The plan was to write a blog post about time management and how, as Time Lord, I have been able to help the team manage time, find more time and rob Peter to pay Paul without ever actually borrowing time, because that would mean I would be taking time from one project to the next and then we get into budgets and timelines and all of the things.
My brain hurt just from that.
One of my tasks at Redhead is to make sure schedules are set, deadlines are met, and the team has sufficient time to accomplish all the things. Most schedules plan for unexpected delays such as sick days, longer-than-planned meetings, client turnaround, and a change of creative direction from the boss lady. It’s building that cushion for the inevitable fall. Perfection is not a human trait—nor it should be—so why would anything we plan for be without room for error?
However, sometimes even that cushion isn’t enough. One major deadline killer is creative block. For instance, I am currently in a major slump. I’m struggling to get words out, to come up with ideas that feel meaningful and, dare I say, innovative and profound, and I’m feeling meh. So I decided to clean my desk. Not just the surface, but every folder, drawer, and little corner to shake it off. Did I plan for this? Sure didn’t. Did I foresee it? Of course not.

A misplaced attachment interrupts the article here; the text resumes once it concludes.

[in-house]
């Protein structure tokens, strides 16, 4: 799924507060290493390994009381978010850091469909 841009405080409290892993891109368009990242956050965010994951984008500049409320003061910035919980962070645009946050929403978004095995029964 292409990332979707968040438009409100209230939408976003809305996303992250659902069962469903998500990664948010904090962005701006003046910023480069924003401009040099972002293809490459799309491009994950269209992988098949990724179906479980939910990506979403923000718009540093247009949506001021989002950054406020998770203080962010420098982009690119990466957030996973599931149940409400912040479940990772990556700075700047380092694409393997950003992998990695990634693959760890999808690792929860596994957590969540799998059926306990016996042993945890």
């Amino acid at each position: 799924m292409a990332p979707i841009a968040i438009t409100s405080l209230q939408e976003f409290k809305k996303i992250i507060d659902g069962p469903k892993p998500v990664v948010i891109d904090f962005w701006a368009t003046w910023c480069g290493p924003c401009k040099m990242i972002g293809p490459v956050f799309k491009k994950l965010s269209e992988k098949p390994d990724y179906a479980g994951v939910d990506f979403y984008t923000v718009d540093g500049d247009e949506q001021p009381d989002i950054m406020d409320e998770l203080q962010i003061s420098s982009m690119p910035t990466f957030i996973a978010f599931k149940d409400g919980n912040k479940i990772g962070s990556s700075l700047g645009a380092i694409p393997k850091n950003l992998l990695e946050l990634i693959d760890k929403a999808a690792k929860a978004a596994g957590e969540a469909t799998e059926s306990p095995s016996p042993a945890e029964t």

So imagine if more than one person is going through a creative block phase at once. Boy, do I feel like Hodor in that one scene.
Other situations where the cushion isn’t enough is when there are unintended client delays. The more stakeholders on a project, the more likely it will miss the deadline, because, math. So, what do we do if the deadline is, say, time-sensitive like a grant, an application, or an event? Well, we sometimes work weekends or work late or borrow time assigned from other projects that are not due just yet.
How do you schedule around that, and how do you make up the time that wasn’t planned to be wasted? And, yes, there is always a segment of time planned for zero productivity. The time planned to discuss last night’s episode of THE SHOW or the political climate. (Hush. Yes, we do that here because, advocacy and fundamental rights.) So, those take a chunk out of everyone’s day—some days more than others—but the week balances them out.
Back to the question: How do you make up the time that you cannot get back again? The trick here is to not repeat the cycle by making sure that time is reassigned without reassigning something else over and over and over again. You know, the Peter/Paul reference. That’s something that once you get into, you might as well just go home and start looking through LinkedIn.
“Everything’s got to end sometime. Otherwise, nothing would ever get started.” — 11th Doctor.